Although the history of winemaking in South Africa is ‘short’ by international standards, our winelands have delivered their share of legendary wines.
Many wine lovers are familiar with the story of Vin de Constance and how it became popular with writers and rulers during the 18th and 19th century – but few know that there is another wine, made in the Breedekloof Wine Valley, that enjoyed similar appeal, and was requested by Emperors and famous authors – the famous Koos Mostertpotjie wine.
This famous wine, a blend of Semillon and Muscadel, was a “not too sweet” wine made by Oom Koos Hugo (aka Mosterdpotjie), and was of such an outstanding quality that the Prussian Emperor Frederick the Great requested it on his deathbed. It wasn’t the last coveted wine from this Valley, which remains remarkably famous for its sweet wines as well as its exceptional Chenin Blanc – and yet it is a Valley with a heritage that remains largely unsung.
Once a cattle station at the foot of the Du Toitskloof Mountains, that still bear the tracks of ox wagons, the Breedekloof Wine Valley is today home to an established farming community, with some wine farms dating back close to 300 years – almost as old as winemaking in the Cape itself.
A visit to the Valley reveals a committed, generational, wine farming community, with 90% of the farms here farmed by their actual owners. Most farms are in the hands of 3rd generation families, with some fifth and seventh generation and even ninth! It is a heritage which is firmly vested in wine-farming and wine making, but it is a heritage which is carried through into long-standing sporting communities, too: here you will find the one of the oldest tug-of-war (‘toutrek’) clubs, as well the country’s most established Gymkhana Equestrian centres.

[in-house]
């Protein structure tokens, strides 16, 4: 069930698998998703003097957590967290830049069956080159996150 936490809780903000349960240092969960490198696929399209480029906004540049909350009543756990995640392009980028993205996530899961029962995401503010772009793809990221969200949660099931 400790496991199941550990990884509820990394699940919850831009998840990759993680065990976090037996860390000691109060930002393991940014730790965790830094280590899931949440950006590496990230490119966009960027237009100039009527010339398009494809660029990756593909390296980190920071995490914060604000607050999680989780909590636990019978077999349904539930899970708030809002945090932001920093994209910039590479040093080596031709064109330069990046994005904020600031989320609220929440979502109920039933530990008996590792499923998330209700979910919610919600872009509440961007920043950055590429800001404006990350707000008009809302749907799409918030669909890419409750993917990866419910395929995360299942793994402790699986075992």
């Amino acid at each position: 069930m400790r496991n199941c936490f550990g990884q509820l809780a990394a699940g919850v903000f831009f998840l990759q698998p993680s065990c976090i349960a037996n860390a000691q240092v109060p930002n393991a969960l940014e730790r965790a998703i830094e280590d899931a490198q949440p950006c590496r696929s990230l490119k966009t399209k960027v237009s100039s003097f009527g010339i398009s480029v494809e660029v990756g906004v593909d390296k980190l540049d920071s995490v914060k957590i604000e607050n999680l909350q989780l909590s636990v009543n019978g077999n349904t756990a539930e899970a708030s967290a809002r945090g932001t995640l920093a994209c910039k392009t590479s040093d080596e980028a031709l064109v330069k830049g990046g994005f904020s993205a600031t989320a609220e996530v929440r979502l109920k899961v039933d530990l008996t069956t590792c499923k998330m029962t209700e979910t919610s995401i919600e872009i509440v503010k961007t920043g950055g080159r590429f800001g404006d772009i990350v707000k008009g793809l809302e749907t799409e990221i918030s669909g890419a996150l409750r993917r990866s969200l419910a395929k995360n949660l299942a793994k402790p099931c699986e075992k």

Breedekloof Wine: pioneered by a woman
The wine-farming tradition was pioneered by a woman, called Regina Maria Cornelia du Preez, wife to Philippus Deetlefs. Du Preez was the first farmer to recognise the Breedekloof’s winemaking potential. Necessitated, but not discouraged, by early widowhood (at age 35), she built the Deetlef’s winery in 1863, where wine was made and pressed in five concrete tanks, which are still in use today.
Her descendent, Philippus Deetlefs (the ninth) runs the popular Deetlefs Estate today, where wines have remained popular and acclaimed throughout the centuries. In 2003 a 1974 Muscat d’Alexandrie (which was aged on the lees for 15 years!) was recognised as a ‘superb old Muscat and a rarity’ at the Muscat de Monde, and later fetched a record price at a charity auction in Italy, selling for €3,130 – or roughly R53 000 – a reminder that this Valley holds the secret to making wines of a royal calibre.
In a chance homage to the original ‘matriarch’ of the Breedekloof Wine Valley, winemaking at many of the family cellars are now driven by dynamic women winemakers: Mariette Coetzee (née Stofberg) is a third generation winemaker at Stofberg Family Vineyards, Lieza van der Merwe a sixth generation winemaker at Merwida and Ivy du Toit is the fifth generation vintner at Jason’s Hill – and also made history when she became the first recipient of South Africa’s Woman Winemaker of the Year Award in 2004, in addition to being honoured with the Diner’s Club Young Winemaker Award in 2003.
From the past, into the future
Awards are writing the Breedekloof Wine Valley into the history books: Attie Louw, seventh-generation winemaker at Opstal Wine Estate, has regularly claimed 5 Star Platter’s ratings for his Carl Everson Chenin Blanc. A fitting brand and tribute to Attie’s great-grandfather, who believed the winery could be a more distinguished farm than a mere grape supplier for a national co-op.
Today, the Breedekloof Wine Valley is becoming an increasingly popular wine route as it offers authentic experiences, driven by the winemakers themselves, while the younger generation drives more ‘trendy’ developments: at Stofberg Family Vineyards visitors can now visit the ‘Ou Stokery’ where the winery’s craft gin, tonic, beers and potstill brandy are served.
Most of the wineries’ tasting rooms are open during weekends, and visitors often encounter the winemakers themselves, a rare winelands experience allowing wine lovers to taste and hear about this dramatic valley, formed 250 million years ago, and the farmers who have been producing wines in these ancient soils over centuries.
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Information from Feed That Bird Communications